The Galaxy S10 is more likely to stay the course, acting as the anchor while Samsung pours all the risk into making its foldable phone surprising and new.
Foldable Galaxy X: The ace up Samsung's sleeve
That something "new" Samsung's betting on to carry it through 2019 will likely be another phone altogether. Samsung has committed to a foldable phone, rumored to be called the, by the first half of the year. The design is considered the future.
Foldable phones are poised to shake up a phone industry based on flat, bricklike handsets. While only one foldable phone currently exists, the, which is currently on backorder, the new designs are already credited with ushering in new ways to use your most personal device.
Phones that open up into larger screen tablets will create more space for people to engage with apps, videos and games. But, as with tablets, they also have the potential to make multitasking easier, or split a screen to give you controls on one side and a viewing area on the other. 2017'sdidn't have a bendable screen -- it connected two separate displays with a hinge -- it showcased different ways to use two displays back-to-back, including a mirror mode that projected the same thing on both screens.
Samsung isn't alone here. Just last week, Xiaomi teased a LG, Huawei and others have also said they're developing foldable prototypes. Motorola is rumored to with a "foldable" design of its own. TCL, which makes BlackBerry and Alcatel phones, TVs and panels to sell to other devicemakers, also said it'd make a . Here's the scoreboard for all the foldable phone makers with skin in the game.that folds in two places, like a trifold wallet.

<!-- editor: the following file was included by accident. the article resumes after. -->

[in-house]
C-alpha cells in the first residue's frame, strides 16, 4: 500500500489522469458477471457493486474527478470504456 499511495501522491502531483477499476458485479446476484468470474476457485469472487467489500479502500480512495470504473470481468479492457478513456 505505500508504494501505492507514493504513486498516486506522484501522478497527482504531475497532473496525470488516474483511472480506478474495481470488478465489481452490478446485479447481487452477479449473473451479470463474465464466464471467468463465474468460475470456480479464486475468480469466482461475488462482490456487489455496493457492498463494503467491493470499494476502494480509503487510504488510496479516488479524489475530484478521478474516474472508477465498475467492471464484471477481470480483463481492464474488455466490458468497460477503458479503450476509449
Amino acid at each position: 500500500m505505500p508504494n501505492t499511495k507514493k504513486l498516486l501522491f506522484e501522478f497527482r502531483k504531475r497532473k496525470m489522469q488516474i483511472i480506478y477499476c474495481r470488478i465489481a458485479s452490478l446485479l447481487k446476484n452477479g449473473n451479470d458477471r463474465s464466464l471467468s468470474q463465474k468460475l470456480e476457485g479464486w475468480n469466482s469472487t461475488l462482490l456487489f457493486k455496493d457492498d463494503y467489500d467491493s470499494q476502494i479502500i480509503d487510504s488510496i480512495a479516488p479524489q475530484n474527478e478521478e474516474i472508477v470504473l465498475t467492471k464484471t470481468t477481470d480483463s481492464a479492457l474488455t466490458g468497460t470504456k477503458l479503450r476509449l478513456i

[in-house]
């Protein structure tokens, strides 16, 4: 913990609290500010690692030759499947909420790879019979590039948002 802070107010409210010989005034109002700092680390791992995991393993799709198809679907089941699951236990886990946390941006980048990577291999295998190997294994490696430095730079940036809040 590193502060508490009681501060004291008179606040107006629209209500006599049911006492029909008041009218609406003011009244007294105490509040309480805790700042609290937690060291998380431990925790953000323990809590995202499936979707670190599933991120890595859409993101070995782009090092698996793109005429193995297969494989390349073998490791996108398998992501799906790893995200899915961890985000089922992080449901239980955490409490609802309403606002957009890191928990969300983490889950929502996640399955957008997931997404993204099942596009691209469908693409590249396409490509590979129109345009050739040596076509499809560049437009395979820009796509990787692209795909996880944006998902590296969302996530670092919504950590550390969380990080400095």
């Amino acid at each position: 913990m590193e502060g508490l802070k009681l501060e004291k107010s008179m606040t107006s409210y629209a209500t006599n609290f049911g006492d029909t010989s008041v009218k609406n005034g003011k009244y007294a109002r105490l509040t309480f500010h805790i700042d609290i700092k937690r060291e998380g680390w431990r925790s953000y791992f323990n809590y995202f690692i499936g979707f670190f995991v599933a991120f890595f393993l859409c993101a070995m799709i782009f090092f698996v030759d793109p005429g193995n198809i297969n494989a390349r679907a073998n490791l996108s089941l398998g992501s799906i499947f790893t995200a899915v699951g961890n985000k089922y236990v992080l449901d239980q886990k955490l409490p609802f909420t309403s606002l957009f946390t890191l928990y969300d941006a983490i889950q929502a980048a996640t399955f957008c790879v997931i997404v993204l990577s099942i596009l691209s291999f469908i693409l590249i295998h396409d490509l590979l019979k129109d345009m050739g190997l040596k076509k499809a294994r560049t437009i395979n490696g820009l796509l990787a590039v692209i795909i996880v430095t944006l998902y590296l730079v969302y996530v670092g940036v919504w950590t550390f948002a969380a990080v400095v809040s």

"2019 is about 5G and full display designs," Wayne Lam, an analyst at IHS, told CNET's Roger Cheng. "I would say the market won't get really interesting until 2020."
With Google's, you can bet these designs will proliferate.
"Unless the foldable device is supported by solid operating system and software support, a foldable phone risks going into history as a gimmick," said Werner Goertz, a senior director and analyst at Gartner.
5G-ready phones are even more important
If the foldable "Galaxy X" phone is the party animal of Samsung's phone business in 2019, Samsung's first 5G phones are the buttoned-up blazer types that will get the job done.
Samsung has already pledged four US phones in 2019 to take advantage of the first networks to offer immense 5G speeds with almost zero latency: one each forand , and . The hope in having these devices ready even before the networks get going is to make the transition from 4G to 5G networks quicker and smoother than the shift from 3G to 4G.
Since the first 5G devices will cost more than their 4G counterparts, expect these handsets to look more like today's Galaxy S9 than a wacky phone that folds down the center. Samsung won't double up its risk -- or increase the price of an already expensive foldable phone -- by putting them both together at first.
In fact, rumors point to aof the Galaxy S10. The tech giant did show a at its CES booth -- behind glass -- but wouldn't tell us which carrier it's destined for, or how its final design might change.
Foldable phones might not pan out, or it could take years for the industry to hone the materials, apps and overall look that works best. But 5G phones are a sure bet that will allow Samsung to remain on the forefront as networks slowly replace LTE with 5G. This transition will take time, and the first 5G phones are.
In the meantime, the 4G Galaxy S10 will be waiting, and so will its fiercest rivals.
Samsung declined to comment on this story.
Originally published Jan. 13 at 4:00am PT.
Update: Jan. 14 at 8:50am PT.
Update: Jan. 27 at 4 am PT.
Galaxy X? Galaxy F?
Everything we know about